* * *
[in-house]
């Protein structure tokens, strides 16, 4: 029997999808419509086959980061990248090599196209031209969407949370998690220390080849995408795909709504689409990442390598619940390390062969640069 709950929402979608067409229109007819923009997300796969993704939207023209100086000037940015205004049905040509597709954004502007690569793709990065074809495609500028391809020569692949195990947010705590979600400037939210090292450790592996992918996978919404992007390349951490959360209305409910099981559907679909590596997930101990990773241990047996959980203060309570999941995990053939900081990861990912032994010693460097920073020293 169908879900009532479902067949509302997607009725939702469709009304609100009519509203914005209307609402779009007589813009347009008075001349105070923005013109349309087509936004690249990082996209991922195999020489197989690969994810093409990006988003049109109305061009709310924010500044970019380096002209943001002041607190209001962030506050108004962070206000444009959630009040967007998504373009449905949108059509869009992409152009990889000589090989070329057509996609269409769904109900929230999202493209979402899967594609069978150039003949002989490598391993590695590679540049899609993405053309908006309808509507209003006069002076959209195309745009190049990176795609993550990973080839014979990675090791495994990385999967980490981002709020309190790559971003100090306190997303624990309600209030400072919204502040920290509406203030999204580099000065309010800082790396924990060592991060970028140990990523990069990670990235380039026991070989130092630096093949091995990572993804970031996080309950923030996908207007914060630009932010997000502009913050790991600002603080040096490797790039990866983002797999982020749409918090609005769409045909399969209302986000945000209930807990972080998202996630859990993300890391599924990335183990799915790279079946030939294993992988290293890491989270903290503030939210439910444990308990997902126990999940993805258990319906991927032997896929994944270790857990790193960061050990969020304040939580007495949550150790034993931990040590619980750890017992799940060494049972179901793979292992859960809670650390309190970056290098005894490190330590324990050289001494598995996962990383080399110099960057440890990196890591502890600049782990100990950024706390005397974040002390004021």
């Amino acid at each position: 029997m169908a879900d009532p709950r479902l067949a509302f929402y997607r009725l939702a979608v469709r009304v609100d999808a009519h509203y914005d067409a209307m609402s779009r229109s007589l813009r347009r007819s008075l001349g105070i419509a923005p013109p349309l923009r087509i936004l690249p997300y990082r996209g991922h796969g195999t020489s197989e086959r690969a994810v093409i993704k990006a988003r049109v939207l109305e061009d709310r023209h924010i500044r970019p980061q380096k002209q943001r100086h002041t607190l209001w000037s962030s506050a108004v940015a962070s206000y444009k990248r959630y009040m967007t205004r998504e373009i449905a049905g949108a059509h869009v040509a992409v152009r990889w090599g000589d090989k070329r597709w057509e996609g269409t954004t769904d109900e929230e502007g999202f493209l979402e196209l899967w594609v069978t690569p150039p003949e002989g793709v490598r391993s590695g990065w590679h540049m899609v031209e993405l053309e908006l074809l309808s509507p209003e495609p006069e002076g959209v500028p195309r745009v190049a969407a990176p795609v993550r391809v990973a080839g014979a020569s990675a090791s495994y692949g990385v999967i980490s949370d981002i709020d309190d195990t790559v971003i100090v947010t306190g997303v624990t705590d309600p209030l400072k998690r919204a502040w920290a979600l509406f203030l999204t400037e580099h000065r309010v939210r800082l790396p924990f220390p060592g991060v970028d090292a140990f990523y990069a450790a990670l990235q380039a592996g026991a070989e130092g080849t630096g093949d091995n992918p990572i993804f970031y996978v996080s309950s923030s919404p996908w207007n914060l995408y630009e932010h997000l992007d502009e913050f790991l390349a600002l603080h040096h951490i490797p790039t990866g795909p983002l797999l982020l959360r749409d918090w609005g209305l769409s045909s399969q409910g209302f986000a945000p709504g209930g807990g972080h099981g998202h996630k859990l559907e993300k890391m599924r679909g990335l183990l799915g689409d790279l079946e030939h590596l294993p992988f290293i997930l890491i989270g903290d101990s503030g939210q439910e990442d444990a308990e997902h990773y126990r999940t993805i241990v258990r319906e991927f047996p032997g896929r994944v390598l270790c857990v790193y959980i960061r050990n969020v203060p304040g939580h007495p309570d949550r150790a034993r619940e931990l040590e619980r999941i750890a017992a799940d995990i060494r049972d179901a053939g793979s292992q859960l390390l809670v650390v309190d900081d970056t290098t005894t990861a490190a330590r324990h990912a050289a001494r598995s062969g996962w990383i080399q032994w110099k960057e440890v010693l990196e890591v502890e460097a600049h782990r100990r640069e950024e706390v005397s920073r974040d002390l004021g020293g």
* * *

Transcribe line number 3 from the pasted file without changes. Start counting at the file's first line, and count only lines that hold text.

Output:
């Amino acid at each position: 029997m169908a879900d009532p709950r479902l067949a509302f929402y997607r009725l939702a979608v469709r009304v609100d999808a009519h509203y914005d067409a209307m609402s779009r229109s007589l813009r347009r007819s008075l001349g105070i419509a923005p013109p349309l923009r087509i936004l690249p997300y990082r996209g991922h796969g195999t020489s197989e086959r690969a994810v093409i993704k990006a988003r049109v939207l109305e061009d709310r023209h924010i500044r970019p980061q380096k002209q943001r100086h002041t607190l209001w000037s962030s506050a108004v940015a962070s206000y444009k990248r959630y009040m967007t205004r998504e373009i449905a049905g949108a059509h869009v040509a992409v152009r990889w090599g000589d090989k070329r597709w057509e996609g269409t954004t769904d109900e929230e502007g999202f493209l979402e196209l899967w594609v069978t690569p150039p003949e002989g793709v490598r391993s590695g990065w590679h540049m899609v031209e993405l053309e908006l074809l309808s509507p209003e495609p006069e002076g959209v500028p195309r745009v190049a969407a990176p795609v993550r391809v990973a080839g014979a020569s990675a090791s495994y692949g990385v999967i980490s949370d981002i709020d309190d195990t790559v971003i100090v947010t306190g997303v624990t705590d309600p209030l400072k998690r919204a502040w920290a979600l509406f203030l999204t400037e580099h000065r309010v939210r800082l790396p924990f220390p060592g991060v970028d090292a140990f990523y990069a450790a990670l990235q380039a592996g026991a070989e130092g080849t630096g093949d091995n992918p990572i993804f970031y996978v996080s309950s923030s919404p996908w207007n914060l995408y630009e932010h997000l992007d502009e913050f790991l390349a600002l603080h040096h951490i490797p790039t990866g795909p983002l797999l982020l959360r749409d918090w609005g209305l769409s045909s399969q409910g209302f986000a945000p709504g209930g807990g972080h099981g998202h996630k859990l559907e993300k890391m599924r679909g990335l183990l799915g689409d790279l079946e030939h590596l294993p992988f290293i997930l890491i989270g903290d101990s503030g939210q439910e990442d444990a308990e997902h990773y126990r999940t993805i241990v258990r319906e991927f047996p032997g896929r994944v390598l270790c857990v790193y959980i960061r050990n969020v203060p304040g939580h007495p309570d949550r150790a034993r619940e931990l040590e619980r999941i750890a017992a799940d995990i060494r049972d179901a053939g793979s292992q859960l390390l809670v650390v309190d900081d970056t290098t005894t990861a490190a330590r324990h990912a050289a001494r598995s062969g996962w990383i080399q032994w110099k960057e440890v010693l990196e890591v502890e460097a600049h782990r100990r640069e950024e706390v005397s920073r974040d002390l004021g020293g």